DP17029 Finance Capitalism in Industrializing Autocracies: Evidence from Corporate Balance Sheets in Imperial Germany and Russia
|Author(s):||Caroline Fohlin, Amanda Gregg|
|Publication Date:||February 2022|
|Keyword(s):||Capital Structure, financial markets, Industrialization, Law and Finance|
|JEL(s):||G32, N13, N23|
|Programme Areas:||Financial Economics, Economic History|
|Link to this Page:||cepr.org/active/publications/discussion_papers/dp.php?dpno=17029|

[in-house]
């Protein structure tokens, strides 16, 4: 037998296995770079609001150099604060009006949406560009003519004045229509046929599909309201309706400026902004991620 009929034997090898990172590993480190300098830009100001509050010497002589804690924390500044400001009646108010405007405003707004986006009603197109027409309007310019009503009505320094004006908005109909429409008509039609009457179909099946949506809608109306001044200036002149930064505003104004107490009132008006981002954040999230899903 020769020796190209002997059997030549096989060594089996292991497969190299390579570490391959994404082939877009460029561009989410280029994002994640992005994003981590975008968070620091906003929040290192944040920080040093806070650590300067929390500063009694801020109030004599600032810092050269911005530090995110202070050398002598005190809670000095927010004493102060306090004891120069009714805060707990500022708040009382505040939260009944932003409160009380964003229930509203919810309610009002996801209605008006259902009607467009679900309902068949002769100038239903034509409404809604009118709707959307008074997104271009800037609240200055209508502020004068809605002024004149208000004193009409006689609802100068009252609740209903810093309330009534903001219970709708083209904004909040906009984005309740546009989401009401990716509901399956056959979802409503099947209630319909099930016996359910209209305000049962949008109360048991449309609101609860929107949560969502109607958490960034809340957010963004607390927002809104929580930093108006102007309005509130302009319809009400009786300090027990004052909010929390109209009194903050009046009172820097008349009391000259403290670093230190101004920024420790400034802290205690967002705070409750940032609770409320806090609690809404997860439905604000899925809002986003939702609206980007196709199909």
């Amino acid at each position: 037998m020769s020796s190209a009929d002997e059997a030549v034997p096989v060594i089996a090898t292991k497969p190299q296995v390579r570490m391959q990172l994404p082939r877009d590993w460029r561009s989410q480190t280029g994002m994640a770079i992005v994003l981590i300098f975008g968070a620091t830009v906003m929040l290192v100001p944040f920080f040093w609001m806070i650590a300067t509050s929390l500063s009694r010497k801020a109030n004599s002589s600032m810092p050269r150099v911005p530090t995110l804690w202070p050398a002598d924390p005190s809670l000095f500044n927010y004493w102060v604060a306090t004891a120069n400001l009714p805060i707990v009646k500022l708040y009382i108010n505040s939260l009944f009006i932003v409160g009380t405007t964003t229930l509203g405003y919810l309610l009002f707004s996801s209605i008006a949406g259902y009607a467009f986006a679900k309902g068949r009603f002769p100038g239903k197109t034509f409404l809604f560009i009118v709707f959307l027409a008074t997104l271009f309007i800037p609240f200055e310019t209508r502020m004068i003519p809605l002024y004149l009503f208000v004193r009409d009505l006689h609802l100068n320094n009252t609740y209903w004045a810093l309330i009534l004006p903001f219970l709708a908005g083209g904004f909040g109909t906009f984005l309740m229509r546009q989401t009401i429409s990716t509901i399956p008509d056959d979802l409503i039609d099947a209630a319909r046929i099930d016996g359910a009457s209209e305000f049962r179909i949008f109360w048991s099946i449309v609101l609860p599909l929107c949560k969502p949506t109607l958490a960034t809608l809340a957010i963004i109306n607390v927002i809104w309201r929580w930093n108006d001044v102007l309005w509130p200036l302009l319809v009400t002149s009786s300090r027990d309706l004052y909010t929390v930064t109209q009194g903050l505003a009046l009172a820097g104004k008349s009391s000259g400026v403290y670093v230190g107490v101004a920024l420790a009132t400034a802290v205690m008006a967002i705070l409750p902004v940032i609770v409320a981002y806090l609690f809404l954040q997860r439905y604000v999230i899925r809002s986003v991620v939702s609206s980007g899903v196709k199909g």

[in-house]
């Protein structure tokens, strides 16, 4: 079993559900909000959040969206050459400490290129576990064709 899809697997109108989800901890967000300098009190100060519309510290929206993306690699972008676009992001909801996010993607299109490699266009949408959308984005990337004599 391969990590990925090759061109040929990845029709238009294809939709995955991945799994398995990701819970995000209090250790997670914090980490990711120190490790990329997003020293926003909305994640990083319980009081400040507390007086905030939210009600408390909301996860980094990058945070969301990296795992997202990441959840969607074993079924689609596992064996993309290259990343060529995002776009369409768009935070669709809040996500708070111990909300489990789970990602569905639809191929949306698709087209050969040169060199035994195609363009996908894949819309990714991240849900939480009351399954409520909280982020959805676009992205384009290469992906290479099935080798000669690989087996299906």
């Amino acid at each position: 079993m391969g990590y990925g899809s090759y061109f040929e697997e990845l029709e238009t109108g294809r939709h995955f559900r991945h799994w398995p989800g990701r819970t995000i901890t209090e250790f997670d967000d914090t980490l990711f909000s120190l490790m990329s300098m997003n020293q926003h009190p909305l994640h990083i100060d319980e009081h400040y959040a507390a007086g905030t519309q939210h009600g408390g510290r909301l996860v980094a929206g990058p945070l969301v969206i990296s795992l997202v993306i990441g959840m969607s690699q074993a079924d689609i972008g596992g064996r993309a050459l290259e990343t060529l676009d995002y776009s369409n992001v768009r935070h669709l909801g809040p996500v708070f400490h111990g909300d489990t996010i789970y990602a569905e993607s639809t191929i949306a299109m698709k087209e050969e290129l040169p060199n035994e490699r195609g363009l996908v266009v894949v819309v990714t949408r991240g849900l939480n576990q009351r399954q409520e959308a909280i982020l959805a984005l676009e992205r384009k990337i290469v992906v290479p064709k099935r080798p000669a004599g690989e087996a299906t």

Russia and Germany both industrialized later than England and the United States, and both countries retained authoritarian autocracies until World War I. But the two countries diverged in their regulation of industrial corporations during the mid-19th century, with Russia retaining strict controls via its concession system and Germany instituting nearly free incorporation. Based on a large collection of firm-level balance sheets, this paper presents new evidence revealing the likely impact of these systematic disparities on emerging industry's access to capital. Contrary to the standard "economic backwardness" and "law and finance" literatures, we argue that authoritarian control of corporate entry significantly impeded the emergence of finance capitalism in Russia compared to the liberalized corporate financial system in Germany.